Roland Joffé (The Killing Fields) directs this fuzzy effort at a David Lean-like epic without David Lean's sense of emotional proportion. Lean's most important screenwriting collaborator, Robert Bolt, in fact wrote The Mission, which concerns a Jesuit missionary (Jeremy Irons) who establishes a church in the hostile jungles of Brazil and then finds his work threatened by greed and political forces among his superiors. Robert De Niro is briefly effective as a callous soldier who kills his own brother and then turns to Irons's character to oversee his penance and conversion to the clergy. The narrative and dramatic forces at work in this film should be more stirring and powerful than they are--the problem being that Joffé is too removed from them to allow us in. --Tom Keogh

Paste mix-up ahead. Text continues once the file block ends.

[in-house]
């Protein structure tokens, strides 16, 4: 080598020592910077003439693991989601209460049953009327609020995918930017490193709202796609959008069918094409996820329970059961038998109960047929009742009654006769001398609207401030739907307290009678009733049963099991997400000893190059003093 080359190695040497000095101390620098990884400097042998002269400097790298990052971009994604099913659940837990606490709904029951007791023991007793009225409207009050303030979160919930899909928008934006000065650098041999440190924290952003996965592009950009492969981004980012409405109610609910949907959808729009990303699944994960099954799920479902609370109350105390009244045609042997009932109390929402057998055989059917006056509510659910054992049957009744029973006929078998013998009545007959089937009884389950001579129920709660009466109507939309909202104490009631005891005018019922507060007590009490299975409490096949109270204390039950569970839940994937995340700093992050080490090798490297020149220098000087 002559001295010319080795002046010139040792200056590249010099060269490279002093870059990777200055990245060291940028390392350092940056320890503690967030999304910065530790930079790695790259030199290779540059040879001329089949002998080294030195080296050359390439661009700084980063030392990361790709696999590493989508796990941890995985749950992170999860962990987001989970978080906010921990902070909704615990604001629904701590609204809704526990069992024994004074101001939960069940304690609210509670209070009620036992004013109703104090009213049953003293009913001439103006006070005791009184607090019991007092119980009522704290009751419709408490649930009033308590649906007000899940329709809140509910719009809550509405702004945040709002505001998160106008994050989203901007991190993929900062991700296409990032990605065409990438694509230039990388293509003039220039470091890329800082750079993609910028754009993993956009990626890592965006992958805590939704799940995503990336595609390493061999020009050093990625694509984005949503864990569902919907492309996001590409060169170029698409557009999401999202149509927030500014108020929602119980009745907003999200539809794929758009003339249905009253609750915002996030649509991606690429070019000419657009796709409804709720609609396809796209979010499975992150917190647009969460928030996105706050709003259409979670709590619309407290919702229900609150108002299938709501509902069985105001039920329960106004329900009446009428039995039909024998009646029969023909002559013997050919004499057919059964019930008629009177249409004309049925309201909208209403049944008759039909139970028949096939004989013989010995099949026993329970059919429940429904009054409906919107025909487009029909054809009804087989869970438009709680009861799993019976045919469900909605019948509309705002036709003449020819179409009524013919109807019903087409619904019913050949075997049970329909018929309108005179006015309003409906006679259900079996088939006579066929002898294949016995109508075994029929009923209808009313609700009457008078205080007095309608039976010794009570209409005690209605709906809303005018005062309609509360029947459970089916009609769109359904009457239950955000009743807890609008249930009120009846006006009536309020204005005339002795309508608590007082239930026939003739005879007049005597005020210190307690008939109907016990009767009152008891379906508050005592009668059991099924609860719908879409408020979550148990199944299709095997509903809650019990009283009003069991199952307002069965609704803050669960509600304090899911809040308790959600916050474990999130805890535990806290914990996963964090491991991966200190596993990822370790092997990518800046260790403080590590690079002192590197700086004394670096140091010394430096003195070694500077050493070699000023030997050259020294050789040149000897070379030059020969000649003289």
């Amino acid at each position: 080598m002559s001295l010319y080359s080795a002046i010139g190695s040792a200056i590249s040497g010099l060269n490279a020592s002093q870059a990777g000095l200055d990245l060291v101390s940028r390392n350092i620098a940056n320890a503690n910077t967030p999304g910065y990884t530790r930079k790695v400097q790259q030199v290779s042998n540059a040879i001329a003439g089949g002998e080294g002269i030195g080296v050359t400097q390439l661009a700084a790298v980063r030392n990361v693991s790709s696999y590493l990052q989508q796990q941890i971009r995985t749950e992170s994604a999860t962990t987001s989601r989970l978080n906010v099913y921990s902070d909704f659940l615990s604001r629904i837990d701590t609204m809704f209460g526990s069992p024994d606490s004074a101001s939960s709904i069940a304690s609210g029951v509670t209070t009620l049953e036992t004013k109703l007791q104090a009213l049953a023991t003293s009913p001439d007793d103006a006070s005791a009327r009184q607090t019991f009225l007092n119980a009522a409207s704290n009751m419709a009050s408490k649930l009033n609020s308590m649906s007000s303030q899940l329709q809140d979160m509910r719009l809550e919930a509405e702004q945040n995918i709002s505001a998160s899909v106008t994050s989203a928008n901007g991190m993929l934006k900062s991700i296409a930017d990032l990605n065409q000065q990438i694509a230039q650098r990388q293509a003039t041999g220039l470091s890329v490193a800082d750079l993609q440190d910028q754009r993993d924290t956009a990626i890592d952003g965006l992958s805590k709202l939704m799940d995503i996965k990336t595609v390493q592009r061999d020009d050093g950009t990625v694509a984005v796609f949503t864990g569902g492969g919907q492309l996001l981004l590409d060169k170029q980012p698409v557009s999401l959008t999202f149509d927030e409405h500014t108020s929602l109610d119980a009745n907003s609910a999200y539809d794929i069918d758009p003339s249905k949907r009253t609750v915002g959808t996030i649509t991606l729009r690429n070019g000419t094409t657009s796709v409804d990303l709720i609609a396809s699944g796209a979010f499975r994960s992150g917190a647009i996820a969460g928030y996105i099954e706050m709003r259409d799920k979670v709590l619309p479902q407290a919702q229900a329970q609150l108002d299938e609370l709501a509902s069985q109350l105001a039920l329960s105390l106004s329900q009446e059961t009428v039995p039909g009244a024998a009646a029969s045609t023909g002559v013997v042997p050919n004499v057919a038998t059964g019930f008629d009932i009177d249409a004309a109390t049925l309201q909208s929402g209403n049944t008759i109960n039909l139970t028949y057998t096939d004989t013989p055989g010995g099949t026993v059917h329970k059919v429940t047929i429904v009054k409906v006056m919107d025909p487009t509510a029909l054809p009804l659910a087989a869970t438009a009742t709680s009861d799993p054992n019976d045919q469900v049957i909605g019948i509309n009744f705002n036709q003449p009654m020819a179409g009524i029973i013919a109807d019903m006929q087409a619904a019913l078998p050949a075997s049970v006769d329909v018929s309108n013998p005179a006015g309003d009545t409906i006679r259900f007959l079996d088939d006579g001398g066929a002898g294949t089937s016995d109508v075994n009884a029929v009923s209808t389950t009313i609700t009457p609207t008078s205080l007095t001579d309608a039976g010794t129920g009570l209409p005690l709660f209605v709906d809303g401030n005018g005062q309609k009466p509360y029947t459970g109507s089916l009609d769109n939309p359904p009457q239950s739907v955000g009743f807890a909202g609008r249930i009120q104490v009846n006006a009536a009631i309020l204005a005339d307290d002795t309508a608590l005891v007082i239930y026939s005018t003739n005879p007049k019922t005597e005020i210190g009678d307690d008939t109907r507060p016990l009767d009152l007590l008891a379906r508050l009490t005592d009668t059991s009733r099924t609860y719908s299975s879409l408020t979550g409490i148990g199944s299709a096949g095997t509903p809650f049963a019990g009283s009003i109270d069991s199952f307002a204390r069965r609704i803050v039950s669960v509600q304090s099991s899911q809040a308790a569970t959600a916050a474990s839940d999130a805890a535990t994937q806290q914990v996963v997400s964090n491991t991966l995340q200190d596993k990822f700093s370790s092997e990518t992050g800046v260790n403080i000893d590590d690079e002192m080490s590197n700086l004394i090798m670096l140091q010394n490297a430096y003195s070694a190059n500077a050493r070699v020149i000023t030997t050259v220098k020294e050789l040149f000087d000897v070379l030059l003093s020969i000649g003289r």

What would you do if, through an unexpected twist of fate and time, you came face to face with Jesus of Nazareth? In the flesh. A living, breathing, three-dimensional figure with a disconcertingly casual manner. When you had pinched yourself to make sure that you weren't dreaming and found that he was still there, would you turn your back and walk away - or would you try to find out what he was doing so far from home?That was the decision facing Leo Resnick, a smart young Manhattan lawyer, and his girlfriend, Dr Miriam Maxwell. Mission is Leo's record of his encounter with The Man. If you've ever looked up at the stars and wondered what it all means, this is the book you've been waiting for. Mission is the nearest you'll get to the Secret of the Universe this side of the Apocalypse.